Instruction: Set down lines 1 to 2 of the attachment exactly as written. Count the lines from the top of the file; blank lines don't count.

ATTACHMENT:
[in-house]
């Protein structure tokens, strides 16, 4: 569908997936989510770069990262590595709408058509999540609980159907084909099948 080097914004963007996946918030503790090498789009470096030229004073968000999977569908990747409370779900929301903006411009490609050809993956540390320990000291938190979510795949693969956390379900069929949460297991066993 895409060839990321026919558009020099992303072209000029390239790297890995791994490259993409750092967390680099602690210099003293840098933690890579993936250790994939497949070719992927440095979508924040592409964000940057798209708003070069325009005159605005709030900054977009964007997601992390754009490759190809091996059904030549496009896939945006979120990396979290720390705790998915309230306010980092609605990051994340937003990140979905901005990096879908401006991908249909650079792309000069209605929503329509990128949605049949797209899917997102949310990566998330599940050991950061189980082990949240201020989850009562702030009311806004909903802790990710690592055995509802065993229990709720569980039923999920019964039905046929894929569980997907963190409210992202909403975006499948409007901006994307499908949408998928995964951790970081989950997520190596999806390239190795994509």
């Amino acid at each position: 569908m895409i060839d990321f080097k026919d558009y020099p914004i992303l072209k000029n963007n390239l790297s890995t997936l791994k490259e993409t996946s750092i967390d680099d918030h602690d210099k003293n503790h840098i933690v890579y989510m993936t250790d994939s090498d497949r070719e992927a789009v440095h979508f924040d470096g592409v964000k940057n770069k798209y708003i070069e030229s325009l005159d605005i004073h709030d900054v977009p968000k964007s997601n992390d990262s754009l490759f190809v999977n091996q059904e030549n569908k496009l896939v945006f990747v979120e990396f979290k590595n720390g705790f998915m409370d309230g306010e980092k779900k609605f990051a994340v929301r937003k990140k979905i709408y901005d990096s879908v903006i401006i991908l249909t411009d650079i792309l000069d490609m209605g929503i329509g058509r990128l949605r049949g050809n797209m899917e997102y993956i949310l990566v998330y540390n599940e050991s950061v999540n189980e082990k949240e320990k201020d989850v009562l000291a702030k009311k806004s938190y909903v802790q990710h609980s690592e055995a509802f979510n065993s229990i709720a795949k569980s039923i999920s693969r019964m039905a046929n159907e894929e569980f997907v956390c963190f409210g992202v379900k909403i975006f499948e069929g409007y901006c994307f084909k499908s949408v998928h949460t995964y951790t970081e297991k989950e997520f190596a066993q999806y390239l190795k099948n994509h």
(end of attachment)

[in-house]
């Protein structure tokens, strides 16, 4: 569908997936989510770069990262590595709408058509999540609980159907084909099948 080097914004963007996946918030503790090498789009470096030229004073968000999977569908990747409370779900929301903006411009490609050809993956540390320990000291938190979510795949693969956390379900069929949460297991066993 895409060839990321026919558009020099992303072209000029390239790297890995791994490259993409750092967390680099602690210099003293840098933690890579993936250790994939497949070719992927440095979508924040592409964000940057798209708003070069325009005159605005709030900054977009964007997601992390754009490759190809091996059904030549496009896939945006979120990396979290720390705790998915309230306010980092609605990051994340937003990140979905901005990096879908401006991908249909650079792309000069209605929503329509990128949605049949797209899917997102949310990566998330599940050991950061189980082990949240201020989850009562702030009311806004909903802790990710690592055995509802065993229990709720569980039923999920019964039905046929894929569980997907963190409210992202909403975006499948409007901006994307499908949408998928995964951790970081989950997520190596999806390239190795994509």